This lack of public support may have had something to do with his not always being to motivate himself. Another reason was his fighting so often and against such tough competition. Ezzard rarely got an easy opponent. In fact, in reading this biography we are treated to a history of the light heavyweight and heavyweight divsions in the 1940s and 50s. Mr. Dettloff gives brief but very interesting biographies of many of Charles’s opponents; Archie Moore, Walcott, Bivins, Harold Johnson, Bob Satterfield, and many others. This all makes for a very interesting book.
Dettloff also introduces us to many of the characters who occupied the world of boxing during that era. One of the most quotable was Charles’s manager (he had many) Jake Mintz. Mintz could twist the English language in amazing ways. For example, when recounting surgery he had to repair a hernia he said “They thought I had some golf stones there so they took an autograph of my heart and said, ‘One of your ulsters is worn out’. William Shakespeare would be envious.
There are also other interesting facts related here. It turns out a young Charles while serving in the military fought a three round exhibition with Joe Louis. Also, while training for his bout against Bob Satterfield the Charles people brought in a crude young heavyweight by the name of Sonny Liston to be a sparring partner. Liston was not up to the task at that point in his career.
After Charles lost the title to Walcott, and a rematch with Jersey Joe, it looked like his hopes of ever regaining the title were over. He began campaigning for another shot at the title but lost back to back matches against Nino Valdez and Harold Johnson. Charles was getting tired and old, but he did come back to life with wins over Satterfield and Coley Wallace. It was enough to earn him a shot at the new and exciting young champion Rocky Marciano.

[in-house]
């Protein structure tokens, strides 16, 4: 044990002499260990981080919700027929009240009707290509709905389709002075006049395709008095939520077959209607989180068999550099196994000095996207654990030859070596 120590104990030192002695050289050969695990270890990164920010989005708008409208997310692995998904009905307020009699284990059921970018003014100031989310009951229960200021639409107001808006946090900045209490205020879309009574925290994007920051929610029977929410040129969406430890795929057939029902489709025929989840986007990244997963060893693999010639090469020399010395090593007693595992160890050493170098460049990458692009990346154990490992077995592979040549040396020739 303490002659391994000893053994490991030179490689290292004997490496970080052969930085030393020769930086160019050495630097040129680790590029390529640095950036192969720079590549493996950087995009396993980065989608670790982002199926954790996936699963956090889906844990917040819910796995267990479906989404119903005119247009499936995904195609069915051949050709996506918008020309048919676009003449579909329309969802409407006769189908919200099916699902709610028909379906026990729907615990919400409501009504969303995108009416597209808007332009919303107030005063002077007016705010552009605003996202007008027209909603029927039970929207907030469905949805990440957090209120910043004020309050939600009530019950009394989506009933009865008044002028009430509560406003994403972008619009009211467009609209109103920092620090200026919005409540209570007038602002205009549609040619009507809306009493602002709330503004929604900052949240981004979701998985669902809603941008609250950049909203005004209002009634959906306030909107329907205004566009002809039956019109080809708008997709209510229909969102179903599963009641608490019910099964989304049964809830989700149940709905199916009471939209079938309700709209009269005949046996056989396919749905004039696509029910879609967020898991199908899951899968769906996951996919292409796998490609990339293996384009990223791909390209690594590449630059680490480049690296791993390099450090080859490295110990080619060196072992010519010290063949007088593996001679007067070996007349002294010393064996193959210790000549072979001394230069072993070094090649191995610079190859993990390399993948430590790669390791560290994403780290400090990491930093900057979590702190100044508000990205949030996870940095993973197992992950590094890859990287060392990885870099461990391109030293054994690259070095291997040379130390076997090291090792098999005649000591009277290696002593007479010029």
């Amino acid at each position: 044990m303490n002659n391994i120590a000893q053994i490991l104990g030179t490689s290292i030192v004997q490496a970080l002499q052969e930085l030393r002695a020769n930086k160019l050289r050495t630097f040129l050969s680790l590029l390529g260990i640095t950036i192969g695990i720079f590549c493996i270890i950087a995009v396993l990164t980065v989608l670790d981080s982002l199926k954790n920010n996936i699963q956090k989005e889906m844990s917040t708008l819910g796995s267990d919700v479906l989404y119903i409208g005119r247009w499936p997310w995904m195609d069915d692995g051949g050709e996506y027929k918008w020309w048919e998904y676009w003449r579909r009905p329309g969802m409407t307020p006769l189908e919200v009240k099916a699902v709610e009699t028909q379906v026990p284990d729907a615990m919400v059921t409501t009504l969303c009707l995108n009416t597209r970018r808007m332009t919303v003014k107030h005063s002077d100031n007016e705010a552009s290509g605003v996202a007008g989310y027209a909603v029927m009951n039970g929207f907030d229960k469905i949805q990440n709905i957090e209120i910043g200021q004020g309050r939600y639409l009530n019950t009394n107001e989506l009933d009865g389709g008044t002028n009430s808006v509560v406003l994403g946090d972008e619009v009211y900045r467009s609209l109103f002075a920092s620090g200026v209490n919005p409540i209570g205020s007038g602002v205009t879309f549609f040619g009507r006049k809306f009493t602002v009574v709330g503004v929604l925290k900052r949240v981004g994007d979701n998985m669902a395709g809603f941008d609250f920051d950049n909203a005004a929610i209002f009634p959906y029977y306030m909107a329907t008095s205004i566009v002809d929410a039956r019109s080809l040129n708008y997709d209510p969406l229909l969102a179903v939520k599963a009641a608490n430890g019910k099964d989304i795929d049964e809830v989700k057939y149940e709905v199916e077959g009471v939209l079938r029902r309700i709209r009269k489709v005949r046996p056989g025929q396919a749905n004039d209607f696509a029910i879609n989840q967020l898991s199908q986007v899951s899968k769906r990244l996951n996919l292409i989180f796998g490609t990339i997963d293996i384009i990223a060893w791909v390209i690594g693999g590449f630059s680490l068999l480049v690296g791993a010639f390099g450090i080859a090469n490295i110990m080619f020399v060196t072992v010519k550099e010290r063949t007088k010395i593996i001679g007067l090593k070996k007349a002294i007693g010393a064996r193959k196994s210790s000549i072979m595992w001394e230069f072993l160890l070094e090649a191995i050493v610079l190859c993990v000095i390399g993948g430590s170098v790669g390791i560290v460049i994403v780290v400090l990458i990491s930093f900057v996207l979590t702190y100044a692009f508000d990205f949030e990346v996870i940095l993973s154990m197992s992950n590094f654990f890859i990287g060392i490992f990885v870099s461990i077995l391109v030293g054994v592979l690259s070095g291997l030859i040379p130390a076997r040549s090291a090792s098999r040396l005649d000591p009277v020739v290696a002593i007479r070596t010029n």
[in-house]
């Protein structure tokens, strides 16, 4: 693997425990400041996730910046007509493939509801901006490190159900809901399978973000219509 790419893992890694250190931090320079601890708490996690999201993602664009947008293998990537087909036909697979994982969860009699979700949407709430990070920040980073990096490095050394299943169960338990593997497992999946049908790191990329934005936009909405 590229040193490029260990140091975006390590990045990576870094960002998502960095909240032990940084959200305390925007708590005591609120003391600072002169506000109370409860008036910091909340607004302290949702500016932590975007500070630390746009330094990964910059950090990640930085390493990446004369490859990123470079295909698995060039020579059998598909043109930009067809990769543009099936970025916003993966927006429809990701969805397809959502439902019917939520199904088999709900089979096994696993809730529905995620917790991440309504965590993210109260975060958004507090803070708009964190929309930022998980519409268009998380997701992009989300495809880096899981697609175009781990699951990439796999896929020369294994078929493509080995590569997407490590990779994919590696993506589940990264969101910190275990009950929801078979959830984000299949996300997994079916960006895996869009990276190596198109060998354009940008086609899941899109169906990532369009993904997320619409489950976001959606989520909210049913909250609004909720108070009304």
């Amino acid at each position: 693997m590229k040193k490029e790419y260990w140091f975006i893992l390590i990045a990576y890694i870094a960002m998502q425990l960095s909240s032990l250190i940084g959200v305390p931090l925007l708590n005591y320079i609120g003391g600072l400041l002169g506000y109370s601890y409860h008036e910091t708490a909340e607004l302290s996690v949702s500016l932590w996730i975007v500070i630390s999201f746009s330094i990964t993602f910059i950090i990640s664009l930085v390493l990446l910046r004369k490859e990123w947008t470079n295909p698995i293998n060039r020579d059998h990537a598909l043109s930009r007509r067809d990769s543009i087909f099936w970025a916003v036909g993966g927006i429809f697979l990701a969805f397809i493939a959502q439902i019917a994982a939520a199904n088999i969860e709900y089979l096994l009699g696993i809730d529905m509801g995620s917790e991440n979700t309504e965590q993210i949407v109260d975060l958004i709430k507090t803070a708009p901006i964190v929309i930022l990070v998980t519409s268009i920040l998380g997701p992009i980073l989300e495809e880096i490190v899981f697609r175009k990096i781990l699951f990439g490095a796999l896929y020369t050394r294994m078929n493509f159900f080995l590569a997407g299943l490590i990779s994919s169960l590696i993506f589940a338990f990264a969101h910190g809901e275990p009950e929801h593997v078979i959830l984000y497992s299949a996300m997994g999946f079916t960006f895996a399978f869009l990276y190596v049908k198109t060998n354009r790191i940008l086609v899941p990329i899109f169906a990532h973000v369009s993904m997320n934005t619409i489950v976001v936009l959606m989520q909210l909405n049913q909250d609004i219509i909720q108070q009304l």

Dettloff writes about this fight in detail. He discusses Charles’s training and strategy for the fight, a strategy that at first glance may have sounded foolish but made sense. Ezzard went into the Marciano bout motivated to win but came up short. He did earned the distinction of being the only man to take the Rock the full 15 rounds and came closer than any fighter to taking the title from him, though the decision was clearly in Marciano’s favor.
Charles would get a rematch based on this performance, and even though he severely cut Rocky’s nose, he just did not have anything left. Though he would continue to fight on for another four years it was all downhill from there. He would end up broke, take up professional wrestling, and struggle to make ends meet. His final years were spent suffering from Lou Gehrigs Disease. A very tragic end for such a great fighter.
William Dettloff has written a fine biography of a great champion, and one that Ezzard Charles deserves. Boxing fans should take the time to read this very interesting book and learn about this man who deserves to be remembered. It has often been said that Charles is the most underrated of all heavyweight champions. Mr. Dettloff has down a terrific job in changing that history.